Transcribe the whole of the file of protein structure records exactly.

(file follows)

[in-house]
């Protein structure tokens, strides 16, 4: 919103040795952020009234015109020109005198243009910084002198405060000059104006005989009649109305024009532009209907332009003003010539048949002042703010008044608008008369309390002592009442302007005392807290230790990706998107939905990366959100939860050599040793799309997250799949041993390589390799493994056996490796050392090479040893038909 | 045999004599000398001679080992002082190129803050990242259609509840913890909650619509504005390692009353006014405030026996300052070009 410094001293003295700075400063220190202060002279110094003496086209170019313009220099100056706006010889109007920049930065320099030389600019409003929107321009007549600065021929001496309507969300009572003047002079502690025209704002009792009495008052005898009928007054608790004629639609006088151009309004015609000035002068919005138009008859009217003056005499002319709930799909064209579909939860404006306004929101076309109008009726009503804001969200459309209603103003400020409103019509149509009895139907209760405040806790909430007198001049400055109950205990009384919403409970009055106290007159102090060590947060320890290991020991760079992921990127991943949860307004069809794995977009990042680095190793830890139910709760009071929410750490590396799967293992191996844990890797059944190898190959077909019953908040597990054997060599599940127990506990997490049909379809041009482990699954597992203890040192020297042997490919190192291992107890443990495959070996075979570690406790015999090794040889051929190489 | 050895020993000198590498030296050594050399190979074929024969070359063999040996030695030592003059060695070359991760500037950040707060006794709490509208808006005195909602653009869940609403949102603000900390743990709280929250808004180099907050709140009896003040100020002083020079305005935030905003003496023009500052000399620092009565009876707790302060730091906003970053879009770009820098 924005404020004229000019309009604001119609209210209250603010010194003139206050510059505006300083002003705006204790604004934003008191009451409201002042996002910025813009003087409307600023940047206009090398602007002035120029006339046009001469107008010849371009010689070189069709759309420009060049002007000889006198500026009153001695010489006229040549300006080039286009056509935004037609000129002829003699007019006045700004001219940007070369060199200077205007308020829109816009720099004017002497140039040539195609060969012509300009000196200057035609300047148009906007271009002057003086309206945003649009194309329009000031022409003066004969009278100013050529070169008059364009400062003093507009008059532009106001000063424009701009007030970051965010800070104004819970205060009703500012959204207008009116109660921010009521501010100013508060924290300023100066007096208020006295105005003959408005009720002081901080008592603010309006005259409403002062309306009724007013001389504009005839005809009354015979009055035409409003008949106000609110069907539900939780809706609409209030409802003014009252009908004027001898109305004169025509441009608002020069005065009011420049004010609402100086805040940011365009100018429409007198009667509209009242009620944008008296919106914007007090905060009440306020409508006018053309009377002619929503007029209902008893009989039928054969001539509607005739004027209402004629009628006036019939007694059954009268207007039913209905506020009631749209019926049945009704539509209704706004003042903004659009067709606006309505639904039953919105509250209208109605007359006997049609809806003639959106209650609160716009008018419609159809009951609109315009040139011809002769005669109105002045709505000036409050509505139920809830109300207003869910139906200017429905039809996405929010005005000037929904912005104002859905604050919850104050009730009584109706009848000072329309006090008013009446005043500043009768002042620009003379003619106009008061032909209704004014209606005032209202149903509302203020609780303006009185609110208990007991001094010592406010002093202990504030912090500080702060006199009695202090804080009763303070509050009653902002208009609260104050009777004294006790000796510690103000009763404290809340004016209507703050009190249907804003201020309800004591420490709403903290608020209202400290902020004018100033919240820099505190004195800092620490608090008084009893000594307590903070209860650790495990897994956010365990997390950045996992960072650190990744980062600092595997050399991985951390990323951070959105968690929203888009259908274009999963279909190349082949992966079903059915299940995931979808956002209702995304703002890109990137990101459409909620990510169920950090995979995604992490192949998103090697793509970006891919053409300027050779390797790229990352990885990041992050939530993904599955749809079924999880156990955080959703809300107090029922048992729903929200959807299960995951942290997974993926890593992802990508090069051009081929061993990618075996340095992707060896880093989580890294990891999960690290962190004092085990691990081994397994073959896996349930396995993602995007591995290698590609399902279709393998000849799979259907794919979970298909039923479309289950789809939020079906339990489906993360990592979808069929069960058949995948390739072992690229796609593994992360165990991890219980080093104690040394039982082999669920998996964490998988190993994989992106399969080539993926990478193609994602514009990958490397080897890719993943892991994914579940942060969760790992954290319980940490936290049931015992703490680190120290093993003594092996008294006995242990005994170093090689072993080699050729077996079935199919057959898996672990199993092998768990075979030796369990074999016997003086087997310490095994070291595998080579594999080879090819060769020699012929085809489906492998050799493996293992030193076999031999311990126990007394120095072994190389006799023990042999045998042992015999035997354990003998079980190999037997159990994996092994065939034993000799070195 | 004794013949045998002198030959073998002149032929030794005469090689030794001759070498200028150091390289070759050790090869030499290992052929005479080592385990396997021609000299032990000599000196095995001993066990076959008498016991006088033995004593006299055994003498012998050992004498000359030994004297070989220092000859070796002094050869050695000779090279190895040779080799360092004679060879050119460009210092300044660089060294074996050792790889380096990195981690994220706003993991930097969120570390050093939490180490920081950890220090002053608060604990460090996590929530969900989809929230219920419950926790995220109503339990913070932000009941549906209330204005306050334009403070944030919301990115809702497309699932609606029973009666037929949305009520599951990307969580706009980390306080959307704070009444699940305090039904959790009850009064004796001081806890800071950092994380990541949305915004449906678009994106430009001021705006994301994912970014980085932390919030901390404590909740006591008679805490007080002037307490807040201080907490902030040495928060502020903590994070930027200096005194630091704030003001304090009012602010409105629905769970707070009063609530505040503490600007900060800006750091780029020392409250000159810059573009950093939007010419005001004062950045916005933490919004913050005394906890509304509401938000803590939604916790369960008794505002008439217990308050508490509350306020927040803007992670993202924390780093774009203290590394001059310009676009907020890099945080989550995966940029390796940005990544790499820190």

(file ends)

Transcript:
[in-house]
């Protein structure tokens, strides 16, 4: 919103040795952020009234015109020109005198243009910084002198405060000059104006005989009649109305024009532009209907332009003003010539048949002042703010008044608008008369309390002592009442302007005392807290230790990706998107939905990366959100939860050599040793799309997250799949041993390589390799493994056996490796050392090479040893038909 | 045999004599000398001679080992002082190129803050990242259609509840913890909650619509504005390692009353006014405030026996300052070009 410094001293003295700075400063220190202060002279110094003496086209170019313009220099100056706006010889109007920049930065320099030389600019409003929107321009007549600065021929001496309507969300009572003047002079502690025209704002009792009495008052005898009928007054608790004629639609006088151009309004015609000035002068919005138009008859009217003056005499002319709930799909064209579909939860404006306004929101076309109008009726009503804001969200459309209603103003400020409103019509149509009895139907209760405040806790909430007198001049400055109950205990009384919403409970009055106290007159102090060590947060320890290991020991760079992921990127991943949860307004069809794995977009990042680095190793830890139910709760009071929410750490590396799967293992191996844990890797059944190898190959077909019953908040597990054997060599599940127990506990997490049909379809041009482990699954597992203890040192020297042997490919190192291992107890443990495959070996075979570690406790015999090794040889051929190489 | 050895020993000198590498030296050594050399190979074929024969070359063999040996030695030592003059060695070359991760500037950040707060006794709490509208808006005195909602653009869940609403949102603000900390743990709280929250808004180099907050709140009896003040100020002083020079305005935030905003003496023009500052000399620092009565009876707790302060730091906003970053879009770009820098 924005404020004229000019309009604001119609209210209250603010010194003139206050510059505006300083002003705006204790604004934003008191009451409201002042996002910025813009003087409307600023940047206009090398602007002035120029006339046009001469107008010849371009010689070189069709759309420009060049002007000889006198500026009153001695010489006229040549300006080039286009056509935004037609000129002829003699007019006045700004001219940007070369060199200077205007308020829109816009720099004017002497140039040539195609060969012509300009000196200057035609300047148009906007271009002057003086309206945003649009194309329009000031022409003066004969009278100013050529070169008059364009400062003093507009008059532009106001000063424009701009007030970051965010800070104004819970205060009703500012959204207008009116109660921010009521501010100013508060924290300023100066007096208020006295105005003959408005009720002081901080008592603010309006005259409403002062309306009724007013001389504009005839005809009354015979009055035409409003008949106000609110069907539900939780809706609409209030409802003014009252009908004027001898109305004169025509441009608002020069005065009011420049004010609402100086805040940011365009100018429409007198009667509209009242009620944008008296919106914007007090905060009440306020409508006018053309009377002619929503007029209902008893009989039928054969001539509607005739004027209402004629009628006036019939007694059954009268207007039913209905506020009631749209019926049945009704539509209704706004003042903004659009067709606006309505639904039953919105509250209208109605007359006997049609809806003639959106209650609160716009008018419609159809009951609109315009040139011809002769005669109105002045709505000036409050509505139920809830109300207003869910139906200017429905039809996405929010005005000037929904912005104002859905604050919850104050009730009584109706009848000072329309006090008013009446005043500043009768002042620009003379003619106009008061032909209704004014209606005032209202149903509302203020609780303006009185609110208990007991001094010592406010002093202990504030912090500080702060006199009695202090804080009763303070509050009653902002208009609260104050009777004294006790000796510690103000009763404290809340004016209507703050009190249907804003201020309800004591420490709403903290608020209202400290902020004018100033919240820099505190004195800092620490608090008084009893000594307590903070209860650790495990897994956010365990997390950045996992960072650190990744980062600092595997050399991985951390990323951070959105968690929203888009259908274009999963279909190349082949992966079903059915299940995931979808956002209702995304703002890109990137990101459409909620990510169920950090995979995604992490192949998103090697793509970006891919053409300027050779390797790229990352990885990041992050939530993904599955749809079924999880156990955080959703809300107090029922048992729903929200959807299960995951942290997974993926890593992802990508090069051009081929061993990618075996340095992707060896880093989580890294990891999960690290962190004092085990691990081994397994073959896996349930396995993602995007591995290698590609399902279709393998000849799979259907794919979970298909039923479309289950789809939020079906339990489906993360990592979808069929069960058949995948390739072992690229796609593994992360165990991890219980080093104690040394039982082999669920998996964490998988190993994989992106399969080539993926990478193609994602514009990958490397080897890719993943892991994914579940942060969760790992954290319980940490936290049931015992703490680190120290093993003594092996008294006995242990005994170093090689072993080699050729077996079935199919057959898996672990199993092998768990075979030796369990074999016997003086087997310490095994070291595998080579594999080879090819060769020699012929085809489906492998050799493996293992030193076999031999311990126990007394120095072994190389006799023990042999045998042992015999035997354990003998079980190999037997159990994996092994065939034993000799070195 | 004794013949045998002198030959073998002149032929030794005469090689030794001759070498200028150091390289070759050790090869030499290992052929005479080592385990396997021609000299032990000599000196095995001993066990076959008498016991006088033995004593006299055994003498012998050992004498000359030994004297070989220092000859070796002094050869050695000779090279190895040779080799360092004679060879050119460009210092300044660089060294074996050792790889380096990195981690994220706003993991930097969120570390050093939490180490920081950890220090002053608060604990460090996590929530969900989809929230219920419950926790995220109503339990913070932000009941549906209330204005306050334009403070944030919301990115809702497309699932609606029973009666037929949305009520599951990307969580706009980390306080959307704070009444699940305090039904959790009850009064004796001081806890800071950092994380990541949305915004449906678009994106430009001021705006994301994912970014980085932390919030901390404590909740006591008679805490007080002037307490807040201080907490902030040495928060502020903590994070930027200096005194630091704030003001304090009012602010409105629905769970707070009063609530505040503490600007900060800006750091780029020392409250000159810059573009950093939007010419005001004062950045916005933490919004913050005394906890509304509401938000803590939604916790369960008794505002008439217990308050508490509350306020927040803007992670993202924390780093774009203290590394001059310009676009907020890099945080989550995966940029390796940005990544790499820190």